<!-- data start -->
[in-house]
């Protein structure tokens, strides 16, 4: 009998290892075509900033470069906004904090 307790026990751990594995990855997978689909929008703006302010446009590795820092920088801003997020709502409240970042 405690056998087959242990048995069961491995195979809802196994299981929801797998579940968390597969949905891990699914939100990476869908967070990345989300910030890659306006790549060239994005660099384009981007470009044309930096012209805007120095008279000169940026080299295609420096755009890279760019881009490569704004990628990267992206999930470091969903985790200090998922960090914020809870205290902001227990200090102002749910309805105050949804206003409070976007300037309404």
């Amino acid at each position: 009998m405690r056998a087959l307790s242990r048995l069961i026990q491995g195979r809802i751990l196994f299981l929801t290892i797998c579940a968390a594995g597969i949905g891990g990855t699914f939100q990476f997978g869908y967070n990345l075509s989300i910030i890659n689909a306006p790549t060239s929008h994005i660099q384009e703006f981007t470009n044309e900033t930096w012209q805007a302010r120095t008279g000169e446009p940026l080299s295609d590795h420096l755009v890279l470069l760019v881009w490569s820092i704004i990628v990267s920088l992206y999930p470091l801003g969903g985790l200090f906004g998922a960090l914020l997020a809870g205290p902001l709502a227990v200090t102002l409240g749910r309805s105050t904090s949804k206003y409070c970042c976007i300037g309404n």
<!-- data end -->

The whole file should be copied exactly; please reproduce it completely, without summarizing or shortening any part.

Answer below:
[in-house]
């Protein structure tokens, strides 16, 4: 009998290892075509900033470069906004904090 307790026990751990594995990855997978689909929008703006302010446009590795820092920088801003997020709502409240970042 405690056998087959242990048995069961491995195979809802196994299981929801797998579940968390597969949905891990699914939100990476869908967070990345989300910030890659306006790549060239994005660099384009981007470009044309930096012209805007120095008279000169940026080299295609420096755009890279760019881009490569704004990628990267992206999930470091969903985790200090998922960090914020809870205290902001227990200090102002749910309805105050949804206003409070976007300037309404």
């Amino acid at each position: 009998m405690r056998a087959l307790s242990r048995l069961i026990q491995g195979r809802i751990l196994f299981l929801t290892i797998c579940a968390a594995g597969i949905g891990g990855t699914f939100q990476f997978g869908y967070n990345l075509s989300i910030i890659n689909a306006p790549t060239s929008h994005i660099q384009e703006f981007t470009n044309e900033t930096w012209q805007a302010r120095t008279g000169e446009p940026l080299s295609d590795h420096l755009v890279l470069l760019v881009w490569s820092i704004i990628v990267s920088l992206y999930p470091l801003g969903g985790l200090f906004g998922a960090l914020l997020a809870g205290p902001l709502a227990v200090t102002l409240g749910r309805s105050t904090s949804k206003y409070c970042c976007i300037g309404n």